A Japanese pioneer in Paris

Breaking boundaries and having a sense of adventure is key to creative success, according to fashion legend Kenzo Takada.

Published Fri, Dec 12, 2014 · 09:50 PM
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WEARING his signature sunglasses, framing a barely lined face and a debonair streak of white in his hair, Kenzo Takada is the consummate Parisian gent. For the less well-versed in fashion history, it is almost impossible to imagine the blazer-wearing, soft-spoken septuagenarian as the same man who once sent a model on a white horse down the runway, or mixed Peruvian traditional costume with pret-a-porter.

It's only when he reveals that he was up till 2am the night before during a gala by the Asian Couture Federation, for which he was in town, that it's clear that here is someone who loves fashion and its colourful cast of characters. "Singaporeans love to dress up, everyone was bling-bling last night," says Mr Takada with glee, who laments that while the Japanese love their designer labels, they avoid going all out with their sartorial selections during upscale events.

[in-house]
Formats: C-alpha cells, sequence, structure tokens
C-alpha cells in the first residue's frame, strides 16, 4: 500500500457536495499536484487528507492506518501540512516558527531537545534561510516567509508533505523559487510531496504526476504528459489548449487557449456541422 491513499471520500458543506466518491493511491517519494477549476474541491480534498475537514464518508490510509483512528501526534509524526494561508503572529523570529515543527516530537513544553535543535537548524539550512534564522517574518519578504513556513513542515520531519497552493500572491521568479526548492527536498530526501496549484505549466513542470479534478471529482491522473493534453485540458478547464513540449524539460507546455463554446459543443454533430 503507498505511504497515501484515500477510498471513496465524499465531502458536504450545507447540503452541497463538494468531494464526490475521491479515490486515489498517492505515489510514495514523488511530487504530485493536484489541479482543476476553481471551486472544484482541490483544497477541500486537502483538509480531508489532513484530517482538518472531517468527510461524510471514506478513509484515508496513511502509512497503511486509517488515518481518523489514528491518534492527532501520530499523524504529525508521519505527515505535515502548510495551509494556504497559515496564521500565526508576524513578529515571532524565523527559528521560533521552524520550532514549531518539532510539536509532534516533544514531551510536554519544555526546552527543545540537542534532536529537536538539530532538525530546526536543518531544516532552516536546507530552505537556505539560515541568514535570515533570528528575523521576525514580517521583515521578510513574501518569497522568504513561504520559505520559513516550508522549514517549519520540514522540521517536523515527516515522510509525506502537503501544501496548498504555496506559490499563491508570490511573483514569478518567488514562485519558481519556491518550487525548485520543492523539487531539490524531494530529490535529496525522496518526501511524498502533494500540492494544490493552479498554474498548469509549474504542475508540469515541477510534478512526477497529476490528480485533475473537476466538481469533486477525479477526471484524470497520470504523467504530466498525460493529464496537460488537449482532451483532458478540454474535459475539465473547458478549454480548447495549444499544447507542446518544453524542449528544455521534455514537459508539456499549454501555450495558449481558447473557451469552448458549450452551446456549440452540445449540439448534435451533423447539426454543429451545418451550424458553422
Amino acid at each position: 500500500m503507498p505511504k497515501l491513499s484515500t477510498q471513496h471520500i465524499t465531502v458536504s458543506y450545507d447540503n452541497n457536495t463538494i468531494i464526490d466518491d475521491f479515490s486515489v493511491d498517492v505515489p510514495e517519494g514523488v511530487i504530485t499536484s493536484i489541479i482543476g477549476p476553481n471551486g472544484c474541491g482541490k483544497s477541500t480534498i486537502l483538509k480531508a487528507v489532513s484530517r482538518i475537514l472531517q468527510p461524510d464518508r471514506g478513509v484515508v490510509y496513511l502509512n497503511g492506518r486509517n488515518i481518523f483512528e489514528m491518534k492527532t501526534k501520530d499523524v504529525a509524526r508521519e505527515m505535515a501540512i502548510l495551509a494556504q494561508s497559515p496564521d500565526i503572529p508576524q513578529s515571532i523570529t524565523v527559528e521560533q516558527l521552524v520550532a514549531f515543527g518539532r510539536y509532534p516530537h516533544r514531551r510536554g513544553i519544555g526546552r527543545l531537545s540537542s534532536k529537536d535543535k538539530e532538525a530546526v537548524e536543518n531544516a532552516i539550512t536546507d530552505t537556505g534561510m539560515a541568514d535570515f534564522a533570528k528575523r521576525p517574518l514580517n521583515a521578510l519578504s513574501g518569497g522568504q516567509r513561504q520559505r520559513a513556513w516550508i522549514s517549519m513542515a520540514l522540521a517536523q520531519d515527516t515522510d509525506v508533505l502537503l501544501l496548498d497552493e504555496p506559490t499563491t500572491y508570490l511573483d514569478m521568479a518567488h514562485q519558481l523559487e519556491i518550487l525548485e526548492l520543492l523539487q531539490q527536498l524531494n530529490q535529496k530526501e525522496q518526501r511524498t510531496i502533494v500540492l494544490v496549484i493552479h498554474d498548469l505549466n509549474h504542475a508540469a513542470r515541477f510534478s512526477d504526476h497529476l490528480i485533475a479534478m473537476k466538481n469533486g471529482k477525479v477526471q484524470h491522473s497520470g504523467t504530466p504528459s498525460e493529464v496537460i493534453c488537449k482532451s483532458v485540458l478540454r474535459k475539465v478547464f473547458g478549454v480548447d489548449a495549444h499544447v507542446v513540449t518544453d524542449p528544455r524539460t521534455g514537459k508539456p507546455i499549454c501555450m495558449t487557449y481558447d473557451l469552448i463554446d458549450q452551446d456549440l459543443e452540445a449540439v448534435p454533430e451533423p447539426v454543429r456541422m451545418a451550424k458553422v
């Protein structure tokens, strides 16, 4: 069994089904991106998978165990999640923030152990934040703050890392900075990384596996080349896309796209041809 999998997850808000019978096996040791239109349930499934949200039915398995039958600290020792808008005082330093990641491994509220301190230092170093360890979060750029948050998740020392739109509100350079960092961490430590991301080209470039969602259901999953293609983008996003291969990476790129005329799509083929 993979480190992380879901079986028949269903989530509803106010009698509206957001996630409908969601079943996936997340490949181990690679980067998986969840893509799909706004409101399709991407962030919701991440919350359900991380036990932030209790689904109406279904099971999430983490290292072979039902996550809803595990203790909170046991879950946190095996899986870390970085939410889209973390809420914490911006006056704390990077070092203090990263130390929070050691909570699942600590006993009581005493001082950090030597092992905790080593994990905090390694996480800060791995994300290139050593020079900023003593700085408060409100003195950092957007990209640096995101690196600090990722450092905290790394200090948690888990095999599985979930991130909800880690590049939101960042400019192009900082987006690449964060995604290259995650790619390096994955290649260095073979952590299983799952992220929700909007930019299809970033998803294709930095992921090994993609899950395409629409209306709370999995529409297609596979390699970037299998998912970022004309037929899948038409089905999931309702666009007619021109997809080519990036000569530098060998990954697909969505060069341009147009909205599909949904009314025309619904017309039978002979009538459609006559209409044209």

After all, the 1970s fashion maverick was famed for melding Eastern, Western and a smorgasbord of other influences into over-the-top, statement-making creations. Before the Internet and the rise of cheap flights, Mr Takada was already making clothes for the global citizen, designing for the stylishly clad urban nomad.

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